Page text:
Unlike precious metals such as gold or platinum, gem diamonds do not trade as a commodity: there is a substantial mark-up in the sale of diamonds, and there is not a very active market for resale of diamonds. One hallmark of the trade in gem-quality diamonds is its remarkable concentration: wholesale trade and diamond cutting is limited to a few locations.

92% of diamond pieces cut in 2003 were in Surat, Gujarat, India. Other important centers of diamond cutting and trading are Antwerp, London, New York, Tel Aviv, Amsterdam.

More than 50% of the world’s production of rough, polished and industrial diamond passes through Antwerp.

8 in 10 of all rough diamonds in the world are handled in Antwerp.

1 in 2 of all cut diamonds passes through Antwerp.

The Antwerp diamond sector has an annual turnover of 39 billion U.S. dollars.

The diamond trade is responsible for 8% of Belgian exports, and 12% of the Flemish region’s exports.

30.000 people are directly or indirectly employed by the Belgian diamond sector.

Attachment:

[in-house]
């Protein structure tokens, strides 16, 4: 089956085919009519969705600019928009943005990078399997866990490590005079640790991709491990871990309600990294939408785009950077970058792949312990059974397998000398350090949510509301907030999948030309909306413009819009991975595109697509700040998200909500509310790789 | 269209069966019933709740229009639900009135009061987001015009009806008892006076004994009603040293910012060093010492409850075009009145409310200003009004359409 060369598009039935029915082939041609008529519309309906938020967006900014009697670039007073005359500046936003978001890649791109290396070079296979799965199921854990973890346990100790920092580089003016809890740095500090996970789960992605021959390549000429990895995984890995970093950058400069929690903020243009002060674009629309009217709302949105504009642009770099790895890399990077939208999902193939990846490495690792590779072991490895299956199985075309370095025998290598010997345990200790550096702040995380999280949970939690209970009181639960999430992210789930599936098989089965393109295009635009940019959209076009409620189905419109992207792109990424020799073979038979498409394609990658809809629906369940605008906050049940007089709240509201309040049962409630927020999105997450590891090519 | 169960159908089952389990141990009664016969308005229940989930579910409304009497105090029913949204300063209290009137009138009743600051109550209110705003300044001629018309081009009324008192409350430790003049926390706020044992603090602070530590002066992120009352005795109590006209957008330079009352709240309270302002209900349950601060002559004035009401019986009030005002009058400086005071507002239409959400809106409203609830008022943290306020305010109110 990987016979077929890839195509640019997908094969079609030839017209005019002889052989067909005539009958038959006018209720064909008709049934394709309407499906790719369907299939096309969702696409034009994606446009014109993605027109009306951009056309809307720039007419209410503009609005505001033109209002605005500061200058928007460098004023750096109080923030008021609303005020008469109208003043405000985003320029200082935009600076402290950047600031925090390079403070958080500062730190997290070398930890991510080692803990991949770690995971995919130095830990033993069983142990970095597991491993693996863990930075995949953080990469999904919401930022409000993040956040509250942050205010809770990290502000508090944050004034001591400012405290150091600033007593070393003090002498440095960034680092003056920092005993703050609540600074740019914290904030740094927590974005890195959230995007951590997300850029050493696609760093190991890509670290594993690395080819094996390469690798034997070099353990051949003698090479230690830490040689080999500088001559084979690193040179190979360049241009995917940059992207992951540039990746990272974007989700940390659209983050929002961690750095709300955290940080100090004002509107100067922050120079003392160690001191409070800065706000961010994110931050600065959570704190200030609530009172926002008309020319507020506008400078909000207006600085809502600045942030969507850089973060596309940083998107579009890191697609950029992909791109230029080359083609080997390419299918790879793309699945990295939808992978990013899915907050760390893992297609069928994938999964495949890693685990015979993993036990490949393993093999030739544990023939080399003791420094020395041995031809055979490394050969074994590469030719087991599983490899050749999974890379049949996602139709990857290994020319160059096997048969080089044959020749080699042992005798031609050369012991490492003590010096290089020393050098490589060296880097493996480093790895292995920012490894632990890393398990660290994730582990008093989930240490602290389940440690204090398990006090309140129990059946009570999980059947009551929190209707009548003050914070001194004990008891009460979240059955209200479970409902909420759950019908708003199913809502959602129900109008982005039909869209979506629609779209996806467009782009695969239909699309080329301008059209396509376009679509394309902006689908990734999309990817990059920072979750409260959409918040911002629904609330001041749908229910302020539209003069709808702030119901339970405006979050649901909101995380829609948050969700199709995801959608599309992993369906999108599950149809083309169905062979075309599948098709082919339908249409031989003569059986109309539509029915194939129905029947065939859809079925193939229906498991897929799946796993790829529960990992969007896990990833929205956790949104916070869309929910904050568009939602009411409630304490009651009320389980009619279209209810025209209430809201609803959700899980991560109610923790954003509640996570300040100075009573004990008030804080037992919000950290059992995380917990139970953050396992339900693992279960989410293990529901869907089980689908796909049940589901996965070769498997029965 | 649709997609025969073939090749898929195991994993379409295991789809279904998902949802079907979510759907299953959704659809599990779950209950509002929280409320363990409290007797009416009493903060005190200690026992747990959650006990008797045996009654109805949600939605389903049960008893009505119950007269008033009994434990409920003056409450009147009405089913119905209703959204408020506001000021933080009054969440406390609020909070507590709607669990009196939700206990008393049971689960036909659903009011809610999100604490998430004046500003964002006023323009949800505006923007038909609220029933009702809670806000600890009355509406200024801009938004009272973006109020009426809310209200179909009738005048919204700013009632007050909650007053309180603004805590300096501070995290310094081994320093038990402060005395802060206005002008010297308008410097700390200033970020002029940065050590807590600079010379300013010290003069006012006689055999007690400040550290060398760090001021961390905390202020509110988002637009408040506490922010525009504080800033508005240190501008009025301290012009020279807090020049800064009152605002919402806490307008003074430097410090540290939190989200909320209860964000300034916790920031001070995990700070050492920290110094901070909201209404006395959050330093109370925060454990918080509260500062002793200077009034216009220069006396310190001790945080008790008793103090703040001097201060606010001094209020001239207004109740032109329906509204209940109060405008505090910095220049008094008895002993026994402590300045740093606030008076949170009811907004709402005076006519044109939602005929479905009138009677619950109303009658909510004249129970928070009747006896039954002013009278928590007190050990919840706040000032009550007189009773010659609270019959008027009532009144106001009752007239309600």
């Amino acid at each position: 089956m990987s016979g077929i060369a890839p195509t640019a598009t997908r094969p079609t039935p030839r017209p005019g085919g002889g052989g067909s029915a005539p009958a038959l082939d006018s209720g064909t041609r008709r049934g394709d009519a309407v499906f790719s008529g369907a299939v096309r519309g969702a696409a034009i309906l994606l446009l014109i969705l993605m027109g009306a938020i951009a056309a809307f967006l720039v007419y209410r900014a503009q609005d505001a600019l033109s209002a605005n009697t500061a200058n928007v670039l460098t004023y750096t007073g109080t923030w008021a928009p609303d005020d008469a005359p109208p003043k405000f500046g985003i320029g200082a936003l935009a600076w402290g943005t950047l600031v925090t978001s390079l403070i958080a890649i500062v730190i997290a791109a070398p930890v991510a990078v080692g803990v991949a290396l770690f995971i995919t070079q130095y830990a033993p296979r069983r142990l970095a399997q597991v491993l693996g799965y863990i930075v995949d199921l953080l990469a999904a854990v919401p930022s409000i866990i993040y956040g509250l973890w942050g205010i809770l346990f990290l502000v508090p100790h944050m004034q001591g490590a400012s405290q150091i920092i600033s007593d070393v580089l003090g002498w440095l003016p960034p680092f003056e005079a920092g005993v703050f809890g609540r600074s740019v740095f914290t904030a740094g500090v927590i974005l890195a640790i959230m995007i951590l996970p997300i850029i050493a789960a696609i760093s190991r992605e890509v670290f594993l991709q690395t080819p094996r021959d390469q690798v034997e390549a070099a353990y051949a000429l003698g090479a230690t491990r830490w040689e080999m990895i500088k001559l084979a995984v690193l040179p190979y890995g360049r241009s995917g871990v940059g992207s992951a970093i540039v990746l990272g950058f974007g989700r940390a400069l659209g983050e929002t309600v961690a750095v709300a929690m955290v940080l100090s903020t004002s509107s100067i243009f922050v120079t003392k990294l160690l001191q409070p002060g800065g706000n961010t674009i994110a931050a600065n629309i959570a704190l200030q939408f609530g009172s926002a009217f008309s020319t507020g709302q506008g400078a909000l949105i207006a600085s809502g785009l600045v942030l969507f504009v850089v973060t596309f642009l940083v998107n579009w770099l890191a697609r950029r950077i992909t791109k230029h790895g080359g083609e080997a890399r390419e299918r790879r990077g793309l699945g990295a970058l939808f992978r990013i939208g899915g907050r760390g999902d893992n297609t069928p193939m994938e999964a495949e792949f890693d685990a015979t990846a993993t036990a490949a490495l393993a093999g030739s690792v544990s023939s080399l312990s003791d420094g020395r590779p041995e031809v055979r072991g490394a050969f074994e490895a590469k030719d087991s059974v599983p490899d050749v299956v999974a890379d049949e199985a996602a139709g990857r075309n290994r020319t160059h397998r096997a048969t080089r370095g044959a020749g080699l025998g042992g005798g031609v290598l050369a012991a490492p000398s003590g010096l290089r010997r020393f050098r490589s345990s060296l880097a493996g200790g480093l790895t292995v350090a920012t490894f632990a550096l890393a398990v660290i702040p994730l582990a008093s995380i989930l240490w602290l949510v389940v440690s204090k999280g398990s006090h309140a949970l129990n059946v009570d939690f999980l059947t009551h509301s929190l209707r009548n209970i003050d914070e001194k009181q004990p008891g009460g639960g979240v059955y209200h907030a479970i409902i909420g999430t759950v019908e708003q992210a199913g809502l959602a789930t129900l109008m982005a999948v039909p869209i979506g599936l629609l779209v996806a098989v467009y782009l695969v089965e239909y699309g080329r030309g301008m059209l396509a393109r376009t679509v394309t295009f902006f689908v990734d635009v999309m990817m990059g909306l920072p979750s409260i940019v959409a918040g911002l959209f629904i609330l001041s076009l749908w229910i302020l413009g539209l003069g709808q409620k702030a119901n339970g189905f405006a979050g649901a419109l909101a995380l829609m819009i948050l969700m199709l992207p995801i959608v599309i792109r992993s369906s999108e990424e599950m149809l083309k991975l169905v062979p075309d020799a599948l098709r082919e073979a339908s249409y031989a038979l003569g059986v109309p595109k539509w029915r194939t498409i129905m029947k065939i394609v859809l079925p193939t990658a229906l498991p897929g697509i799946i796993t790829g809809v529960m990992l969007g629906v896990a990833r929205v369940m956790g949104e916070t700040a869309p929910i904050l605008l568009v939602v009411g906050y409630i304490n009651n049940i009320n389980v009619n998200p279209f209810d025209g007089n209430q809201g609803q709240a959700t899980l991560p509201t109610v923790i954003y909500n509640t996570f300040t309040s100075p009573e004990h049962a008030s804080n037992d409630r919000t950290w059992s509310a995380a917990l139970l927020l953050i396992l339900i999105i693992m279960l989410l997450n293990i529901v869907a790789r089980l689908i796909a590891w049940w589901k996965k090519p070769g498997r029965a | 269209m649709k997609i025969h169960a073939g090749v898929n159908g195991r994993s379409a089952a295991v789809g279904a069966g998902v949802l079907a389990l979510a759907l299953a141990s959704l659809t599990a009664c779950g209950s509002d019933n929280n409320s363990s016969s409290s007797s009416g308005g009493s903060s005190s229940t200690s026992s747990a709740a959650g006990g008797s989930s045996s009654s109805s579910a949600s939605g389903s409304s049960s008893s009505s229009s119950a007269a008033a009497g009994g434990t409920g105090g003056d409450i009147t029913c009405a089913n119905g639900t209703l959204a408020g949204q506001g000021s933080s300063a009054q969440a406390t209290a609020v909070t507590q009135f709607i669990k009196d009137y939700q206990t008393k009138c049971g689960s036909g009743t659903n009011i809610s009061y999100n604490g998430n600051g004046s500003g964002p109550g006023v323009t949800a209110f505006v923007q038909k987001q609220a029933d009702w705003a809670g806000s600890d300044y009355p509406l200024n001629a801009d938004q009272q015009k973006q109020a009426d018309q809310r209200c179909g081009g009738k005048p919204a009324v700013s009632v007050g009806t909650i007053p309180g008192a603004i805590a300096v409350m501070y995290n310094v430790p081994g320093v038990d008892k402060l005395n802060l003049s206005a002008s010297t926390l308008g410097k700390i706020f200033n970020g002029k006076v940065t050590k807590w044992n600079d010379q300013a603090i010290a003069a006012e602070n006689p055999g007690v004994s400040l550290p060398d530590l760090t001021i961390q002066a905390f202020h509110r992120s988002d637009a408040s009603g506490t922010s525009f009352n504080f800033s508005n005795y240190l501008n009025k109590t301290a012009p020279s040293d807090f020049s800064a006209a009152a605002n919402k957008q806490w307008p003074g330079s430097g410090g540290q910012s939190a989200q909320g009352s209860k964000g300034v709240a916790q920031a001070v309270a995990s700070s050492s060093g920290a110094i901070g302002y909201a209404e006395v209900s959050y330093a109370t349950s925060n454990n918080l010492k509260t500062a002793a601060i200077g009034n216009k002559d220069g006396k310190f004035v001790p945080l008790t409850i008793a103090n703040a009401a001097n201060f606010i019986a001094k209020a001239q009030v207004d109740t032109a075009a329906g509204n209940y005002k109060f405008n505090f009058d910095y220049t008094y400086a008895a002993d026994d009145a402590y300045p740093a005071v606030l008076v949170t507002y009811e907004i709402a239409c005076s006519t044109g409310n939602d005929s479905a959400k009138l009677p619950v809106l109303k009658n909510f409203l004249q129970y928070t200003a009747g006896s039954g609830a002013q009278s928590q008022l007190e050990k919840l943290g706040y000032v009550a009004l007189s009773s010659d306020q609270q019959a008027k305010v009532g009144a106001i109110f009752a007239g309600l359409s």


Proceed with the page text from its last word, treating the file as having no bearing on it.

The figures speak for themselves. Antwerp has created an international commercial platform upon which producers, manufacturers and traders from all over the world can meet.

Antwerp is the world’s diamond capital but there are other large centers such as the Indian production hubs of Mumbai and Surat; Israel is a complementary trade centre, mainly supplying North America. Dubai is the regional distribution centre for the Middle East. New York is the primary port of entry into the United States, and the largest market for diamonds in the world..


Some more facts

Revenues from diamonds have enabled governments and health organizations to greatly improve existing public health services and provide new health services to those who have never had them before. Diamond revenues have funded more hospitals, more medical centers and more hospices, ensuring healthcare is extended to millions of people.
In 2000, governments, NGOs and the diamond industry recognized the need to put a process in place to prevent conflict diamonds – or what some call “blood diamonds” – from entering the legitimate diamond supply chain, therefore ensuring diamonds were not used to fund conflict. They agreed on a simple system called the ‘Kimberley Process.’ Under this system, rough diamonds are sealed in tamper-resistant containers and accompanied by forgery resistant, conflict free certificates with unique serial numbers each time they cross an international border. This was enshrined into national law in the participants’ countries in 2003. In 2004, the Chair of the Kimberley Process announced that considerably less than 1% of diamonds are conflict diamonds, reduced from approximately 4% before the establishment of the Kimberley Process. While this is an improvement, it is still not enough. The diamond industry will not rest until conflict diamonds are eradicated completely.